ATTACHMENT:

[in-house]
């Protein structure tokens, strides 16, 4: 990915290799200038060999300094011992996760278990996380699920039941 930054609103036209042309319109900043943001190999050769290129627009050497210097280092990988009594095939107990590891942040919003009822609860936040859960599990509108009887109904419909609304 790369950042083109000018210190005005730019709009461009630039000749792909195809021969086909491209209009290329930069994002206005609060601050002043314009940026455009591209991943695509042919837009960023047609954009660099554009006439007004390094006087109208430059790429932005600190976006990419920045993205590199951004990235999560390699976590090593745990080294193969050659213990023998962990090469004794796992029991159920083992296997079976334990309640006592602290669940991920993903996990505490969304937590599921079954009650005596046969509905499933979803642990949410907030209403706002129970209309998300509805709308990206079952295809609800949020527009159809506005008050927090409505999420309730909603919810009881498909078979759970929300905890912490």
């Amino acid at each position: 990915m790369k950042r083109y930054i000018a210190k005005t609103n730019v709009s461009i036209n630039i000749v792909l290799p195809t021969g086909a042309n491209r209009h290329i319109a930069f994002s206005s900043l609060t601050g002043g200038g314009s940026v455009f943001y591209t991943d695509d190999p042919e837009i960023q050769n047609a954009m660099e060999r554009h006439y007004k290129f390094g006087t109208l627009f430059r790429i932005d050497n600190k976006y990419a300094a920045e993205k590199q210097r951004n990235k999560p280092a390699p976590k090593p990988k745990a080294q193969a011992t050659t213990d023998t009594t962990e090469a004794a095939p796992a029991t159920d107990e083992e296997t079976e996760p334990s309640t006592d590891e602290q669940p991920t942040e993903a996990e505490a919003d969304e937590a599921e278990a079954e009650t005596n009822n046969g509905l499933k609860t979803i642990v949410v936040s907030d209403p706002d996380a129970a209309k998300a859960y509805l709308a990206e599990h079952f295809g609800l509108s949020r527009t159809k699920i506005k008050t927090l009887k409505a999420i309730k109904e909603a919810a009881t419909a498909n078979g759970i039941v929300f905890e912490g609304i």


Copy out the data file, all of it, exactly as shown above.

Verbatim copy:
[in-house]
């Protein structure tokens, strides 16, 4: 990915290799200038060999300094011992996760278990996380699920039941 930054609103036209042309319109900043943001190999050769290129627009050497210097280092990988009594095939107990590891942040919003009822609860936040859960599990509108009887109904419909609304 790369950042083109000018210190005005730019709009461009630039000749792909195809021969086909491209209009290329930069994002206005609060601050002043314009940026455009591209991943695509042919837009960023047609954009660099554009006439007004390094006087109208430059790429932005600190976006990419920045993205590199951004990235999560390699976590090593745990080294193969050659213990023998962990090469004794796992029991159920083992296997079976334990309640006592602290669940991920993903996990505490969304937590599921079954009650005596046969509905499933979803642990949410907030209403706002129970209309998300509805709308990206079952295809609800949020527009159809506005008050927090409505999420309730909603919810009881498909078979759970929300905890912490």
């Amino acid at each position: 990915m790369k950042r083109y930054i000018a210190k005005t609103n730019v709009s461009i036209n630039i000749v792909l290799p195809t021969g086909a042309n491209r209009h290329i319109a930069f994002s206005s900043l609060t601050g002043g200038g314009s940026v455009f943001y591209t991943d695509d190999p042919e837009i960023q050769n047609a954009m660099e060999r554009h006439y007004k290129f390094g006087t109208l627009f430059r790429i932005d050497n600190k976006y990419a300094a920045e993205k590199q210097r951004n990235k999560p280092a390699p976590k090593p990988k745990a080294q193969a011992t050659t213990d023998t009594t962990e090469a004794a095939p796992a029991t159920d107990e083992e296997t079976e996760p334990s309640t006592d590891e602290q669940p991920t942040e993903a996990e505490a919003d969304e937590a599921e278990a079954e009650t005596n009822n046969g509905l499933k609860t979803i642990v949410v936040s907030d209403p706002d996380a129970a209309k998300a859960y509805l709308a990206e599990h079952f295809g609800l509108s949020r527009t159809k699920i506005k008050t927090l009887k409505a999420i309730k109904e909603a919810a009881t419909a498909n078979g759970i039941v929300f905890e912490g609304i």